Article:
There’s Something About The Maine State Library
For the first time, I visited the Maine State Library and – surprise! – it was fantastic.
My trip was prompted by the latest book chosen for the #AnHistorianReads book club. The library I frequent did not have a copy, and I could not request the book from the Maine State Library (to be delivered to a nearby library they are connected to) without a state library card. So I decided to spend a lovely Saturday morning making the trip up to Augusta (the capital of Maine) to get a card and the book.
“Trip” here is perhaps too strong of a word, since I’m only a half an hour away from the library. And I’m no stranger to the area; I’ve been to the building that houses the library many times, because our state museum is also in the building. The museum was a hot locale for school field trips when I was young, which is fortunate because the museum is amazing. Plus, the capitol building is on the other side of the small parking lot, which I’ve also visited many times (for school field trips as well as a job interview). Basically, it took me little time to get to the library and I was back home just after noon.
After taking a few pictures outside – it really was a beautiful day – I went into the building and through the doors marked LIBRARY. The entrance to the building is like a glass atrium. When you walk in you can actually look down onto a section of the library, and if you went through the doors to the right you would be in the museum.
The library is in the bottom level of the building, so after descending the stairs (there are elevators, too), I walked up to the circulation desk, picked up my library card (which I had requested the day before), and wandered through the stacks.
Since the Maine State Library is a research and archival library, the Dewey Decimal System rules the shelves. I’ve always thought it to be more fun to find books in a library that uses the Dewey Decimal System, because it’s an exhilarating challenge with a great prize at the end. Plus, if you don’t write down the complete catalog number on your prepared sticky note or notepad, you may discover a subject or section of books you wouldn’t have necessarily encountered otherwise. I did happen to write down the correct series of number and letters for the books I was seeking, and found them quickly. First, the book for my book club, and second, a fairy tale-related book. This is where I spent most of my hour in the library, browsing the fairy tale books and books with discourse on folklore, taking them off the shelves, thumbing through and reading bits and pieces. Old, historical, FOR LIBRARY USE ONLY books shared the shelves with more modern-bound tomes, tales from all over the world mingled with folklore of Maine and New England.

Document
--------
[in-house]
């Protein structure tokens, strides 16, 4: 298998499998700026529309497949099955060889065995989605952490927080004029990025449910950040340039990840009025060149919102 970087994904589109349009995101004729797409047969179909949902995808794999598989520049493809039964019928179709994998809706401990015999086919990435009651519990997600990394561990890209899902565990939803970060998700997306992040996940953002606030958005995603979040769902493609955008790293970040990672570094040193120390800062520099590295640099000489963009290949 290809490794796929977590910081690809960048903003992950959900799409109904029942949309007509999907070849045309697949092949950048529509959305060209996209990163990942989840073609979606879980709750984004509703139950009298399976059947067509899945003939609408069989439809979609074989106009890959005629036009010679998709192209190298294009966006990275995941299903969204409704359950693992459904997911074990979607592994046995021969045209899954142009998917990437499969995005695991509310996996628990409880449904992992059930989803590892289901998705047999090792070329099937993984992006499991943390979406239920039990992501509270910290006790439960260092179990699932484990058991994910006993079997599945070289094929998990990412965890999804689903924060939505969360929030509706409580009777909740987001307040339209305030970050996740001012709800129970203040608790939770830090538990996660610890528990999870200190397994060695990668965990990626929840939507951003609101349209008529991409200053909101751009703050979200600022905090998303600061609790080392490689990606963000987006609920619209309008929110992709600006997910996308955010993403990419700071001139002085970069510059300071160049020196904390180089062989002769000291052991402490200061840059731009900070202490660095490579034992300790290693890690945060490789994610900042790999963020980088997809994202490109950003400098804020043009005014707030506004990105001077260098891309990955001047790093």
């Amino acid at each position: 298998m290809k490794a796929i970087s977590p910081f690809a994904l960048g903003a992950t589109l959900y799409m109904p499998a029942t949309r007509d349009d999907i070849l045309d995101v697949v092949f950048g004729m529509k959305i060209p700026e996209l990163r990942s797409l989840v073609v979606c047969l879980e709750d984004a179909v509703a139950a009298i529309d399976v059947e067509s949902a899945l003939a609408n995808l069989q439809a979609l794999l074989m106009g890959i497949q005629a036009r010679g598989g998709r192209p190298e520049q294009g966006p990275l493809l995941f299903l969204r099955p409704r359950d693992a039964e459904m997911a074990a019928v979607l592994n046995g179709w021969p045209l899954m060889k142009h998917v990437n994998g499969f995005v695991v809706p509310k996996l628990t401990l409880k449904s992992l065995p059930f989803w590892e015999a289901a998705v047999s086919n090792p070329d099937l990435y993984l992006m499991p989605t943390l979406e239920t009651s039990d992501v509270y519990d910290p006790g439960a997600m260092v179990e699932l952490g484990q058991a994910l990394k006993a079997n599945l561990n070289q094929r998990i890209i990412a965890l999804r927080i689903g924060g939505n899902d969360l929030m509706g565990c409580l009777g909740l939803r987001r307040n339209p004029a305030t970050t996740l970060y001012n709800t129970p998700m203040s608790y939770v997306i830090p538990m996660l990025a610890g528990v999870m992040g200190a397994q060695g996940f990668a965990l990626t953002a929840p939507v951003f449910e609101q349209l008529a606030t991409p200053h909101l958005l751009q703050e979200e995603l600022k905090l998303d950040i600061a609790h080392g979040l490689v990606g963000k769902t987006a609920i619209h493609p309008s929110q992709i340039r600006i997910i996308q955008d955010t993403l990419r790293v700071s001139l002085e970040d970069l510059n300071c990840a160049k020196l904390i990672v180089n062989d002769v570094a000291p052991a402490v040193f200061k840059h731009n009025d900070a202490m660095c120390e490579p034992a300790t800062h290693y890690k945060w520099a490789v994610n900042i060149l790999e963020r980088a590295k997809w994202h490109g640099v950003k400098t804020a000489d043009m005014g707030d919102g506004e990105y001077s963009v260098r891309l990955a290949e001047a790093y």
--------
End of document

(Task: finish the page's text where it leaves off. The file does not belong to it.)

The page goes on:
When I look at the crippling list of books I’d like to read now/this month/this year/in my lifetime, I feel overwhelmed and saddened by my mortality and time restraints. But when I stand in a library surrounded by words bound together and organized by subject matter, I feel so empowered by my child-like wonder at all the knowledge stored on those shelves. It’s the happiest feeling in the world.
Anyway, after a quick walk around the rest of the library to view the computer stations, audiobook shelves, NEW BOOK displays, and seating areas, I checked out my two books and walked back out to my car. Just kidding, I checked out four.
If Walls Could Talk: An Intimate History of the Home
This is the current #AnHistorianReads book club book.
“…this book is a bout far more than the walls, windows, furniture, and appliances that make up a home. Through quirky, fascinating, and seemingly trivial details about domestic life, we can chart revolutionary changes in society.”
Clever Maids: The Secret History of The Grimm Fairy Tales
Besides the book club book above, I also went to the library to find this book. I’ve been researching non-fiction books to supplement my Reading Grimm’s Complete Fairy Tales project, and this one really stood out to me (because of the subject matter and book cover).
“Most people are familiar with the stories of SNOW WHITE and SLEEPING BEAUTY, but very few know that behind the Brothers Grimm and their famous fairy tales stood a network of sisters—and mothers, neighbors, and female friends. In this intimate history, writer and German scholar Valerie Paradiž tells the real story of one of the greatest literary collaborations of the nineteenth century, and gives the long-lost women narrators of our most beloved tales their due.”
Further Reading: Find my review of this book here.
Strange Things Sometimes Still Happen: Fairy Tales From Around the World
edited by Angela Carter
I chose this book during my perusal of the Fairy Tale and Folklore shelves because I knew I couldn’t take every book from those shelves home with me. This seems like a good sampling of global tales, which will [hopefully] give me an idea of stories I would like to explore further.
“With an eye for the bizarre, an ear for the eccentric, and a longstanding fascination with the female dominated tradition of story telling, Carter has chosen forty-five tales from twenty-three cultures that revel in women’s cunning and high spirits, wisdom and imagination.”
The Snow Maiden and Other Russian Tales
translated and retold by Bonnie C. Marshall
This is a Libraries Unlimited edition, which features not only Russian tales, but [condensed] Russian history, photos, even recipes and crafts mentioned in some of the tales (all in their own respective sections).
“In this delightful collection, you’ll find more than thirty Russian tales, including animal tales, fairy tales, tales of everyday life, and tales of the spirit and the supernatural…An outstanding resource for educators, storytellers, and general readers, this is an essential addition to the folklore shelf in school and public libraries.”
Further Reading: Find my discussion on this book here.
Maine State Library
230 State Street